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Calorie counts still come to some menus, despite rule delay

  • FILE - In this June 17, 2013 file photo, a menu board showing calorie counts hangs at a Starbucks in New York. More than half of Americans say they feel like they already have enough information at restaurants to decide whether they are making a healthy purchase. But they want even more. According to an Associated Press-GfK poll conducted in December, the majority of Americans favor labeling calories on menus in fast food and sit down restaurants. Those polled said they care about counting calories, but they care even more about sugar and fat. (AP Photo/Candice Choi, File)
  • FILE - In this July 18, 2008 file photo, calories of each food item appear on a McDonalds drive-thru menu in New York. The Food and Drug Administration announced long-delayed calorie labeling rules Tuesday, requiring establishments that sell prepared foods and have 20 or more locations to post the calorie content of food “clearly and conspicuously” on their menus, menu boards and displays. Companies will have until November 2015 to comply. (AP Photo/Ed Ou, File)
  • The Obama administration could launch a new era of food regulation, some say. Here, a calorie count on a Taco Bell menu in New York, which requires the posting of calories. Illustrates FOOD-REGULATION (category f) by Jerry Hirsch (c) 2008, Los Angeles Times. Moved Thursday, Dec. 18, 2008. (MUST CREDIT: Los Angeles Times photo by Carolyn Cole.)

NEW YORK — Calorie counts are popping up on some restaurant menus and for prepared foods at supermarkets, whether you want to see them or not.

A federal regulation requiring food sellers to post the nutrition numbers by Friday was postponed again this week until next year, after years of delays amid opposition from pizza chains, convenience stores and grocers. But many chains had been scrambling to comply, and say they don’t plan to alter course right now.

“We were running hard toward the Friday deadline,” Kroger spokesman Keith Dailey said in an email.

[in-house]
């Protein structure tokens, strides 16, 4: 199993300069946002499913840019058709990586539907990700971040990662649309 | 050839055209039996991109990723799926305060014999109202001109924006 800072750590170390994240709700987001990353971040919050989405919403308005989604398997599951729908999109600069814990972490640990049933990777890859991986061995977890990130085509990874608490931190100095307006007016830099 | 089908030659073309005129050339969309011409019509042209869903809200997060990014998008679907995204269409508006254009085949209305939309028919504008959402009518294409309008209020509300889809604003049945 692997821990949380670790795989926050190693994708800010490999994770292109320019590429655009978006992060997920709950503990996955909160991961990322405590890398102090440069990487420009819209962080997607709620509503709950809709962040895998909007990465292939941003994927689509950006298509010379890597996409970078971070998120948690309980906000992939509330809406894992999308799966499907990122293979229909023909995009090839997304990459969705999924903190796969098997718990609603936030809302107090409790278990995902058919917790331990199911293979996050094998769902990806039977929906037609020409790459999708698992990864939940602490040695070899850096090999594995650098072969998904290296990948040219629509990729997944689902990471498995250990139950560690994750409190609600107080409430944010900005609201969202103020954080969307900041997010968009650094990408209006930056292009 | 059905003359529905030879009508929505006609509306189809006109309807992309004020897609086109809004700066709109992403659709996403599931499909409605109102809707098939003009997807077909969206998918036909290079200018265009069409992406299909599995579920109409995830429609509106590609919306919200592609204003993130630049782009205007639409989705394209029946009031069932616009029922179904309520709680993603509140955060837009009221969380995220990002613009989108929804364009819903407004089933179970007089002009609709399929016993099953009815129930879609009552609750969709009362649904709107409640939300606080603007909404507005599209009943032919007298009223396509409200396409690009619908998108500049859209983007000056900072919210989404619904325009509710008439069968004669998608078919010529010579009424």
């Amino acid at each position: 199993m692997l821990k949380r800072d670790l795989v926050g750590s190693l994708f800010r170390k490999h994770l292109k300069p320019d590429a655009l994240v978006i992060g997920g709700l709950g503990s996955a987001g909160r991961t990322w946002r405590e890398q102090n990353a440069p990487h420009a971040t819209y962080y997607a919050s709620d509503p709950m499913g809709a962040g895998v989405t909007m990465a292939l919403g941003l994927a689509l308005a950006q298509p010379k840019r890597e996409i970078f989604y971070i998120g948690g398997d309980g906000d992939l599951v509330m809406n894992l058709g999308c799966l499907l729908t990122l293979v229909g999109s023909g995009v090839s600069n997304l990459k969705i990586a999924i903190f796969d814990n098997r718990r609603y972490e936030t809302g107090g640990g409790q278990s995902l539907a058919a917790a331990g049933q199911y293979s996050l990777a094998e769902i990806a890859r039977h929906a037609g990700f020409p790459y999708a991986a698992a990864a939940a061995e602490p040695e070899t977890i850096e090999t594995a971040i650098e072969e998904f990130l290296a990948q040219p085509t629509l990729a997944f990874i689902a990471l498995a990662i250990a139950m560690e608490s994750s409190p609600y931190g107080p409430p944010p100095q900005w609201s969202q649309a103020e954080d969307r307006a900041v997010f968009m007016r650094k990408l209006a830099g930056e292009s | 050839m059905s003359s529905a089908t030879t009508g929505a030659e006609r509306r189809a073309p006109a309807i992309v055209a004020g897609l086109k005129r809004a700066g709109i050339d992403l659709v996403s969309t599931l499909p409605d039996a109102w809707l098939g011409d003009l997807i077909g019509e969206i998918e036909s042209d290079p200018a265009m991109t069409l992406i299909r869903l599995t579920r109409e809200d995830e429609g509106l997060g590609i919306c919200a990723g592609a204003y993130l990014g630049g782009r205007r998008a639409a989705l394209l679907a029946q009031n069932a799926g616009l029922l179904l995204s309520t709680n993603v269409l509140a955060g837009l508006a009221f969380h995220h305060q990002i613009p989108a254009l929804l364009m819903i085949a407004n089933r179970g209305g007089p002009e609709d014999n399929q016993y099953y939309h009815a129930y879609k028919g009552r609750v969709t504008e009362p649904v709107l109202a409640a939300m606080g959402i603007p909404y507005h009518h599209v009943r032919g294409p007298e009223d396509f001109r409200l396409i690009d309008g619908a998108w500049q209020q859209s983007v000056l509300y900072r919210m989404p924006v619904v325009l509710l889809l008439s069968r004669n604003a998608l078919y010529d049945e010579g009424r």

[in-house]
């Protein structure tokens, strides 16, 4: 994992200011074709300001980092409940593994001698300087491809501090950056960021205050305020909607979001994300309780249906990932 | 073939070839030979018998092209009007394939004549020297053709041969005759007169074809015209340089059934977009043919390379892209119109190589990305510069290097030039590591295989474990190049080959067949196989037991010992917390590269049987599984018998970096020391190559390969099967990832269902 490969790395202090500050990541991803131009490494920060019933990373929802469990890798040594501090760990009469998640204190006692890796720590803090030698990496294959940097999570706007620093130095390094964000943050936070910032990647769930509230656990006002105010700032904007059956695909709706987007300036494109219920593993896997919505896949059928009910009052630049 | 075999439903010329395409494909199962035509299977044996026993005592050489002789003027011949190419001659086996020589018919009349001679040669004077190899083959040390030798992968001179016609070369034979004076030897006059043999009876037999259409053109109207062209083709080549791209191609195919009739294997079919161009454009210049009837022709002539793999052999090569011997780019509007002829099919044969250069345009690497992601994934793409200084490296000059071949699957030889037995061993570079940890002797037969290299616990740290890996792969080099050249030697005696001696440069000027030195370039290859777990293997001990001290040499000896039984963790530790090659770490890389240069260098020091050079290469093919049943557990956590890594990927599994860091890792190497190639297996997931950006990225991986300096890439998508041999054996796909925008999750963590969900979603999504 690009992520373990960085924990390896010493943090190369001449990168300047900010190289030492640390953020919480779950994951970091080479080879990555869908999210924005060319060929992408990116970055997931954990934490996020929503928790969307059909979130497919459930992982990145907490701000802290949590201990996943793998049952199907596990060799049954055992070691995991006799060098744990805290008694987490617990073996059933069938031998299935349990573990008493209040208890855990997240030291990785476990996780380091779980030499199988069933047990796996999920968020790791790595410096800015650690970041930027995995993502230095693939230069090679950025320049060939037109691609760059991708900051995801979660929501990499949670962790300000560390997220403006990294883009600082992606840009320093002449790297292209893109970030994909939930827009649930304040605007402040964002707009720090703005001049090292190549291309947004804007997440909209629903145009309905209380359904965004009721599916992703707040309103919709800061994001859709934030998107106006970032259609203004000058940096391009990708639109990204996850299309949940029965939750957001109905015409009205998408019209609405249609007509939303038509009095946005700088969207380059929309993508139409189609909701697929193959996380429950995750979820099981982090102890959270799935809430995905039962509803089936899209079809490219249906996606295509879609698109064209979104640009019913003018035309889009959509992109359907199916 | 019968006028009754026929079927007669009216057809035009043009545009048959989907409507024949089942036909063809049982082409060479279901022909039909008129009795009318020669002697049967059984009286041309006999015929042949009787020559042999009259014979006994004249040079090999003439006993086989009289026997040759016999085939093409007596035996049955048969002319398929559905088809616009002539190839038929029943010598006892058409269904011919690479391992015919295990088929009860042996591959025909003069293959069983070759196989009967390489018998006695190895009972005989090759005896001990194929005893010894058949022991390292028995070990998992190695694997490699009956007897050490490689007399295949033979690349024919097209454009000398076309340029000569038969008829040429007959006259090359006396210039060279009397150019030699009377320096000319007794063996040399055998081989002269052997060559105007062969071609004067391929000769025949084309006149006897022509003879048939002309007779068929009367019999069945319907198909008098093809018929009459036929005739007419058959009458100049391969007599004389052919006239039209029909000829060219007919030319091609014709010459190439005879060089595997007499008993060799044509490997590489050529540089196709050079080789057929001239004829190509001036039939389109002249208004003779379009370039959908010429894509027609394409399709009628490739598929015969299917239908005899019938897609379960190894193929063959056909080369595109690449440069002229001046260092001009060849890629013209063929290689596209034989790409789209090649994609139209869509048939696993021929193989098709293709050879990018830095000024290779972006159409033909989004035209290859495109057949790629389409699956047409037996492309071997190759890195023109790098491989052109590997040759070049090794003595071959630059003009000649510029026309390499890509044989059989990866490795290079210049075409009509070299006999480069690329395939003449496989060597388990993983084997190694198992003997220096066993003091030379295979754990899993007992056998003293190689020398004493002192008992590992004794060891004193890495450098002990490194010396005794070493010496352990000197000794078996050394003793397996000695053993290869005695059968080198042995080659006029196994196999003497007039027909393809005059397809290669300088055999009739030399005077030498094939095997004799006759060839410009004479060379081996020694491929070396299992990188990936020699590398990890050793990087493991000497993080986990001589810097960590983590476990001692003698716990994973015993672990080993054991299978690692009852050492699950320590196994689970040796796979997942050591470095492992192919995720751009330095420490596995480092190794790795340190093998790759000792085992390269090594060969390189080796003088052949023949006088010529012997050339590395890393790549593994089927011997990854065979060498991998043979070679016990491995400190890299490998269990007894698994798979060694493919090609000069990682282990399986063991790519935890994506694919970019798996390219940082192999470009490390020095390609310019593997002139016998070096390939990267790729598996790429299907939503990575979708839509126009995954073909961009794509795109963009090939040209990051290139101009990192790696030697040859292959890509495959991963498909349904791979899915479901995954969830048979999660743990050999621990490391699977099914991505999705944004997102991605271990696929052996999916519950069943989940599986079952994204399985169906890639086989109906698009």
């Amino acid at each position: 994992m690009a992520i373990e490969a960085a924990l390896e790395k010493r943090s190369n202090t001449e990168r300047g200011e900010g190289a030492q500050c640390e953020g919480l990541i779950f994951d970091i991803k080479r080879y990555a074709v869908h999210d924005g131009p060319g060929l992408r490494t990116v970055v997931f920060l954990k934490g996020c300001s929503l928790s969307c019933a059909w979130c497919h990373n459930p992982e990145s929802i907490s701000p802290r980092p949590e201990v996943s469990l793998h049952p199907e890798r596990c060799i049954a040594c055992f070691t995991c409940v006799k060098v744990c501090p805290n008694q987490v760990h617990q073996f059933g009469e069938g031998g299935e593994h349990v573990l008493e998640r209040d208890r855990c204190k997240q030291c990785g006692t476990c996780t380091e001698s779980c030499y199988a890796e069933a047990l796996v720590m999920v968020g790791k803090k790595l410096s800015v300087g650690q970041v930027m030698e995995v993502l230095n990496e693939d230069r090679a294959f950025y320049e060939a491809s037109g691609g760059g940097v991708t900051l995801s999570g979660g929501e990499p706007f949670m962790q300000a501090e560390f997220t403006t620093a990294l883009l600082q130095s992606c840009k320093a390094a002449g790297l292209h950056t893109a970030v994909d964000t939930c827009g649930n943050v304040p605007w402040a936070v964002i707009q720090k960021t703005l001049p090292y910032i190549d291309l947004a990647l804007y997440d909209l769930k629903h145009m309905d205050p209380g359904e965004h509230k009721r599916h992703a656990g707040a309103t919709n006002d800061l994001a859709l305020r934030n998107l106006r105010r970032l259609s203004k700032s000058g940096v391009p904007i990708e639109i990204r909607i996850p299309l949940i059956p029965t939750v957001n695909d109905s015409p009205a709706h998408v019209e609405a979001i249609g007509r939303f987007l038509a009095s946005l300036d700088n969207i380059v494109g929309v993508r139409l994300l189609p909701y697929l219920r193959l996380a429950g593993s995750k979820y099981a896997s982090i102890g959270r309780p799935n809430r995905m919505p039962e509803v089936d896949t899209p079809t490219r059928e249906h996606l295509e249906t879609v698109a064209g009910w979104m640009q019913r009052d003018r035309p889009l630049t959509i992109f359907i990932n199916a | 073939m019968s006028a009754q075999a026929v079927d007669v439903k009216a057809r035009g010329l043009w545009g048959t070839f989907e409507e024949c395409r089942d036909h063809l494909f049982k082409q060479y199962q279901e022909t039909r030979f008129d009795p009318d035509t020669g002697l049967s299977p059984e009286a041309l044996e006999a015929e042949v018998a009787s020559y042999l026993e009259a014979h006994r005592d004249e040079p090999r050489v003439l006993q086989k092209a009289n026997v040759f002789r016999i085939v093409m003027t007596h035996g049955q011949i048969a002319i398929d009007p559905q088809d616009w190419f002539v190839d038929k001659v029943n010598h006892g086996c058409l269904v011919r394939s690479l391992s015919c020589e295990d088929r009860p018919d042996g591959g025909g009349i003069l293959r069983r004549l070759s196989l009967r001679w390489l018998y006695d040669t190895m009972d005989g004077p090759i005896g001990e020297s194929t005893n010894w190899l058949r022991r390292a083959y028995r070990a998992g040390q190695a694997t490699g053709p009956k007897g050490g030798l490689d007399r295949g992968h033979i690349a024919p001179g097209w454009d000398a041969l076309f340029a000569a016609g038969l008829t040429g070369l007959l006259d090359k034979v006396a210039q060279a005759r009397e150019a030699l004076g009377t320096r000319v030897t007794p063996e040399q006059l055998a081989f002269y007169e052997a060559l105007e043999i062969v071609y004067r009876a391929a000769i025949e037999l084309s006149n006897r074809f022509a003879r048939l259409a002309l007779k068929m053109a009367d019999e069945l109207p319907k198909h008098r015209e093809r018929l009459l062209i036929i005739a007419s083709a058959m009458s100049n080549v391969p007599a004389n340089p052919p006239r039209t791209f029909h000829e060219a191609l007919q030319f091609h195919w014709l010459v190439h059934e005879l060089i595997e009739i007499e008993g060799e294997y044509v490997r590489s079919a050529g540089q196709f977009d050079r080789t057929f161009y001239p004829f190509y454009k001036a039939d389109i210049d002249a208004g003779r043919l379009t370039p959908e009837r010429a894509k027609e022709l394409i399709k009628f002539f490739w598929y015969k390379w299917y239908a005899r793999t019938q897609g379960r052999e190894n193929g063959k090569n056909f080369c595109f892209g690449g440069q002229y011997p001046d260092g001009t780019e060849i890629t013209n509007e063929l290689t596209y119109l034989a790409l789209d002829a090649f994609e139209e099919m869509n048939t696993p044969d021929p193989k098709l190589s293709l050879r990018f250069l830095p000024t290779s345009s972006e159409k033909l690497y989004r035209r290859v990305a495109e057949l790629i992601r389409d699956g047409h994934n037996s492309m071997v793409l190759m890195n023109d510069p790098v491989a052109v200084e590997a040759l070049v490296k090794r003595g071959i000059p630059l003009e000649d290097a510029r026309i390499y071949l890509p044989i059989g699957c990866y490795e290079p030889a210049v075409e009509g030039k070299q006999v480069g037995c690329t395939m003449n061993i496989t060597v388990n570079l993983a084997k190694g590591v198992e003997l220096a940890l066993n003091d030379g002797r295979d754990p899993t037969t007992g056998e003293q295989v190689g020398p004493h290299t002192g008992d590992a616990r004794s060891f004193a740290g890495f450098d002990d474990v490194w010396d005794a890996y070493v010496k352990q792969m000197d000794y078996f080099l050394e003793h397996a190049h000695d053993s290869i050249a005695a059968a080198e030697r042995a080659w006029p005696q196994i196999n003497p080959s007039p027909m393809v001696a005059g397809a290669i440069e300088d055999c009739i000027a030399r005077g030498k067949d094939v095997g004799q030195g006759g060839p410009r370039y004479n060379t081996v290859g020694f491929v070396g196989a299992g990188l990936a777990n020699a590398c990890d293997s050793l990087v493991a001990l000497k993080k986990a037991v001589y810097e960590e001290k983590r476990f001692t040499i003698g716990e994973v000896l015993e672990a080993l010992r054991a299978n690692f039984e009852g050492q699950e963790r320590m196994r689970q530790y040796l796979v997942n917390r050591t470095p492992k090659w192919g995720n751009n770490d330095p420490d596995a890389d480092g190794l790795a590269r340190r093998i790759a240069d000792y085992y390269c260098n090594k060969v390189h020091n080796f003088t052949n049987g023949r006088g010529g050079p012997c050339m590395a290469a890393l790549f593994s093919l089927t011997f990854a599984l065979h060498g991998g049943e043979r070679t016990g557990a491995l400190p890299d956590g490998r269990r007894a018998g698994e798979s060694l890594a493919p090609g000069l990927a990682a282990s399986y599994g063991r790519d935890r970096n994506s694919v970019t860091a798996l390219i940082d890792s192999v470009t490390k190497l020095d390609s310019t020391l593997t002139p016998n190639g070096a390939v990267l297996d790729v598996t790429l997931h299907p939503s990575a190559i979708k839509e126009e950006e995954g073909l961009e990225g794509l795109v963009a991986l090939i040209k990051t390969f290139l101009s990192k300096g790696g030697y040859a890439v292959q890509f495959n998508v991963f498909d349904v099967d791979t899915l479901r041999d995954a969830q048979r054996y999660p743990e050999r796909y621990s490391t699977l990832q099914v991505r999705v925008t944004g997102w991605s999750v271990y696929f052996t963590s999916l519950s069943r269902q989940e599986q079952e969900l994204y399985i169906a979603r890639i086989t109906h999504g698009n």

Kroger Co., which operates chains including Ralph’s and Fry’s, said it plans to be “mostly” compliant by this week. Albertsons, which owns Safeway and Vons, said shoppers will find calorie counts for prepared foods such as cut fruit, salads and muffins. At Whole Foods in New York this week, calorie counts were posted on most hot food and salad bar items, and the chain said it’s still committed to this week’s deadline.

An Indian chicken dish at its hot food bar was listed at 130 calories for a 3-ounce serving, and a rice dish was listed at 120 calories per 4-ounce serving. The signs didn’t indicate what those serving sizes look like. In the prepared food section, a Mediterranean turkey meatball had 730 calories and a regular meatball in red sauce had 520.

While New York City and some other places already require restaurant chains to post calorie counts, the federal rule would make the numbers more widely available and require places like supermarkets and convenience stores to do so as well. It applies to chains with 20 or more locations, and was initially passed in 2010 as part of former President Barack Obama’s health care overhaul.

The National Restaurant Association supports the standard because it wants to avoid dealing with a patchwork of local laws, and because it includes other establishments that serve food.

“The convenience and grocery chains see it as a competitive advantage if we have (calorie information up) and they don’t,” said Dunkin’ Brands CEO Nigel Travis. The company’s chains, Dunkin’ Donuts and Baskin Robbins, began posting calories nationally last year.

Supermarkets and convenience stores say their offerings are far more complicated than traditional restaurants.

Pizza chain Domino’s has also been a vocal opponent and says it should be able to disclose the information online since most orders are not placed in stores.

The delay could give the National Association of Convenience Stores time to push for the option of posting calories in a centralized location, rather than right by food and drinks. A sign with calorie information right by the self-serve coffee would be impractical, said Doug Kantor, a lawyer for the group.

“Every day, somebody’s going to knock over the sign, or someone’s going to spill coffee on it,” Kantor said.

The trade group says many convenience stores don’t want to roll out the information until they’re certain the rule is final. The National Grocers Association said many of its members are trying to adhere to the rule but are still confused about certain aspects of ensuring they’re compliant.

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